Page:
Has your pet ever been diagnosed with a resistant skin infection? Culture and sensitivity of all bacterial skin infections may be recommended if this is the case. Employees should wear the proper protective equipment (gloves, lab coats) for the examination and initiate disinfecting protocols.
Is there any travel history? Is the pruritus the same, or does it improve or worsen with a change in location? Did the issue start before or after travel? This can be important if there is a concern for infectious diseases that could have been acquired while traveling.
What are the current diet, treats, and supplements? Some clients will change diets frequently and try out limited-ingredient over-the-counter (OTC) diets, hoping this will help with the pruritus. Knowing what OTC proteins have been tried will assist in choosing an appropriate novel protein if an elimination diet trial is indicated. Other items to question include flavored toothpaste, pill pockets, fish oil, glucosamine, or other supplements being given to the patient.
Has a therapeutic elimination diet trial been performed? Was the pet fed solely the elimination diet? Was any improvement in signs noted? Ensure that the client has not given the patient any treats, table scraps, rawhides, flavored supplements, or flavored medications such as heartworm preventives during the diet trial.
If an elimination diet trial has been previously performed appropriately, with no change in the clinical signs, then adverse food reaction may be ruled out. However, some veterinarians may repeat elimination diet trials based on their experience with the diet manufacturer and the novel protein that was used. Any previous proteins should be avoided if repeating a diet trial.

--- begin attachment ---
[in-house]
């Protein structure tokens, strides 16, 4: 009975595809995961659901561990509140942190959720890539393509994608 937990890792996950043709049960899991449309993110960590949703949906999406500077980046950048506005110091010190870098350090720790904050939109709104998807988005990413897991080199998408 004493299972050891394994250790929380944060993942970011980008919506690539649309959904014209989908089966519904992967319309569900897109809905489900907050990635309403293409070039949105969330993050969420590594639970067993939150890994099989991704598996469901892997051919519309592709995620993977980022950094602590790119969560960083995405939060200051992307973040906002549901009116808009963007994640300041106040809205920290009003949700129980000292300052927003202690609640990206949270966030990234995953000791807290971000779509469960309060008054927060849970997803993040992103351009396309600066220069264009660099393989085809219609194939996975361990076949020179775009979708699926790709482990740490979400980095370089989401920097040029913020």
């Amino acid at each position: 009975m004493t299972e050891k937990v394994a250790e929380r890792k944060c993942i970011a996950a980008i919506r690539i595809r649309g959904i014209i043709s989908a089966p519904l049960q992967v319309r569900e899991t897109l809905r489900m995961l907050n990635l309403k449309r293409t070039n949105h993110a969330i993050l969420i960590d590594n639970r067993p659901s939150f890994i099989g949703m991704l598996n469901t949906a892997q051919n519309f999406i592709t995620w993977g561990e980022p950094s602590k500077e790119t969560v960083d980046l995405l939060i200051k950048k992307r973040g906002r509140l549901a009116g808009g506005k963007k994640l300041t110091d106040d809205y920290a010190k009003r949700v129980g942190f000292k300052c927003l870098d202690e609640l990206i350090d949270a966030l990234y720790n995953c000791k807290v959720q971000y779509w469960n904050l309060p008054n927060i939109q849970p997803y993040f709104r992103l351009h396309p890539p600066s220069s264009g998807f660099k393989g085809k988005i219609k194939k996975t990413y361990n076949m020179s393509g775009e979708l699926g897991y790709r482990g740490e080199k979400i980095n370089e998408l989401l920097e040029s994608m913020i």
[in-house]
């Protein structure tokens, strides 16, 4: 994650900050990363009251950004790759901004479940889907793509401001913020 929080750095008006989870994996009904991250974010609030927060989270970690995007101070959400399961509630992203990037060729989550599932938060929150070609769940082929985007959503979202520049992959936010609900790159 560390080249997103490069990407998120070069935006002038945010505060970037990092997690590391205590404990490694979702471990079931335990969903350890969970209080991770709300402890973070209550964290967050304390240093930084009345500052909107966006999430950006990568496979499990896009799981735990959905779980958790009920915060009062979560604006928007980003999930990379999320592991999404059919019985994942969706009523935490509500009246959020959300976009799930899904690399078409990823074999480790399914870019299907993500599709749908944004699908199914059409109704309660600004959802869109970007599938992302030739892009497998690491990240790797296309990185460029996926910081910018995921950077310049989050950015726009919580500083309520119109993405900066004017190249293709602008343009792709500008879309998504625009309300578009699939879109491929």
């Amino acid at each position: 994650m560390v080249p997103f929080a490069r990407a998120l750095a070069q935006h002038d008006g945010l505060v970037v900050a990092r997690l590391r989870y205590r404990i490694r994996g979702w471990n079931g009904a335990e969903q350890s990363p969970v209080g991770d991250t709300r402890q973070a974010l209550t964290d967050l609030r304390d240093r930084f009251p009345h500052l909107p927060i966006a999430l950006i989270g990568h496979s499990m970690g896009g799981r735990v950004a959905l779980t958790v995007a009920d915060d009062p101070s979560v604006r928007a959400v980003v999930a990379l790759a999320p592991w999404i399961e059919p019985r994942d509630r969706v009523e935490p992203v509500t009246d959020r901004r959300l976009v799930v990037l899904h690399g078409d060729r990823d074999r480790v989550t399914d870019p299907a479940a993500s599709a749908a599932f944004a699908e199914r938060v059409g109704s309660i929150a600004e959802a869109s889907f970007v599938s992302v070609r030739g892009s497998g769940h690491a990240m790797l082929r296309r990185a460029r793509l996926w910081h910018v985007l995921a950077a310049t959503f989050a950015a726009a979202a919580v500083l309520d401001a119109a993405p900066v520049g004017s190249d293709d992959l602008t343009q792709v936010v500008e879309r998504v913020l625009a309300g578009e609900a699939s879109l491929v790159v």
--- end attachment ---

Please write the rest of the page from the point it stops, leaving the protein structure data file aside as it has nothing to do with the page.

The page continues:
Any issues with vomiting, loose stools, flatulence, or frequent bowel movements? Was the issue noted after a change in diet or after a specific food, treat, or other item was fed? How often does the issue occur, and has the patient been evaluated and treated with medications? A fecal score chart can be used to obtain additional information and assist in tracking improvement at recheck examinations.
Dogs with adverse food reaction can have pruritic skin as well as concurrent gastrointestinal signs such as frequent bowel movements (more than 3 a day), vomiting, flatulence, and diarrhea. Atopic dermatitis cases can also develop concurrent adverse food reaction.3
What is your pet’s energy level and have there been any weight fluctuations? Any obvious triggers noted or recent changes in the patient’s diet, exercise, or medications?
Dogs with endocrine diseases (e.g., hypothyroidism), immune-mediated diseases, and neoplasia may have reduction in energy level and appetite. Weight gain is common with hypothyroidism, whereas some immune-mediated or neoplastic diseases can cause weight loss. Allergic cases typically have normal energy levels and stable weight.
What treatments have been tried and what was the response? This will help guide a treatment plan, as medications that previously did not help reduce pruritus may be avoided. If oral antibiotics have been used frequently, it may be time for a culture and sensitivity if bacteria are present on cytology.
Parasite treatment? What type of preventive is used: topical, oral, or collar? When was the last dose given? If dogs are kept on prevention consistently, parasite hypersensitivities can be ruled out in most cases. However, it is important to ensure that the parasite prevention being used has the appropriate spectrum of action to kill the suspected parasite.